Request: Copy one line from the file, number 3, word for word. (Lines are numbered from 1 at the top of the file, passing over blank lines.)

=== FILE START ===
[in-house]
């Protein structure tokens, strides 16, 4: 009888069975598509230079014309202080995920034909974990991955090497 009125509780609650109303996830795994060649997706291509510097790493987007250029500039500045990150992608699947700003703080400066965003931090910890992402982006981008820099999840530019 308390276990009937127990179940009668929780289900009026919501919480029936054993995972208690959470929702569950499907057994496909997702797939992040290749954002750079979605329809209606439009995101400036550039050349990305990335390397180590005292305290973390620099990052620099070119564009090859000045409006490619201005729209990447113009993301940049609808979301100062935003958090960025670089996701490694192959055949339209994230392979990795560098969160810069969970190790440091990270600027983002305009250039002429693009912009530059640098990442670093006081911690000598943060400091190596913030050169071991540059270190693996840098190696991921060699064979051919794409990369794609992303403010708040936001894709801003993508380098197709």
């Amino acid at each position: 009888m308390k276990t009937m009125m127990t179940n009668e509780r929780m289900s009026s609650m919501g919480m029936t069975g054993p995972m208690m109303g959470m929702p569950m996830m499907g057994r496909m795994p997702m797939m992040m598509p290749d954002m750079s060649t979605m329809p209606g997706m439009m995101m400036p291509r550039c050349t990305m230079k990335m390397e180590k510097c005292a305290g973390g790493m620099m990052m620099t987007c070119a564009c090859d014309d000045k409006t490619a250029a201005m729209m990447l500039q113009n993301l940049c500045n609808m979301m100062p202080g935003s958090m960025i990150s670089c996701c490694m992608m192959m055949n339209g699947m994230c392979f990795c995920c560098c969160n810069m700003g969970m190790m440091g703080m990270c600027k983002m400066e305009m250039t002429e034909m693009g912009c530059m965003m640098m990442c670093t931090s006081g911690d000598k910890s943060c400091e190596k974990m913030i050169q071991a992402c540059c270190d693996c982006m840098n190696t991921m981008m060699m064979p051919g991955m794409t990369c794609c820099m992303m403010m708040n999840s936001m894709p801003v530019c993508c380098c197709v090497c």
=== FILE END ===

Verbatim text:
């Amino acid at each position: 009888m308390k276990t009937m009125m127990t179940n009668e509780r929780m289900s009026s609650m919501g919480m029936t069975g054993p995972m208690m109303g959470m929702p569950m996830m499907g057994r496909m795994p997702m797939m992040m598509p290749d954002m750079s060649t979605m329809p209606g997706m439009m995101m400036p291509r550039c050349t990305m230079k990335m390397e180590k510097c005292a305290g973390g790493m620099m990052m620099t987007c070119a564009c090859d014309d000045k409006t490619a250029a201005m729209m990447l500039q113009n993301l940049c500045n609808m979301m100062p202080g935003s958090m960025i990150s670089c996701c490694m992608m192959m055949n339209g699947m994230c392979f990795c995920c560098c969160n810069m700003g969970m190790m440091g703080m990270c600027k983002m400066e305009m250039t002429e034909m693009g912009c530059m965003m640098m990442c670093t931090s006081g911690d000598k910890s943060c400091e190596k974990m913030i050169q071991a992402c540059c270190d693996c982006m840098n190696t991921m981008m060699m064979p051919g991955m794409t990369c794609c820099m992303m403010m708040n999840s936001m894709p801003v530019c993508c380098c197709v090497c």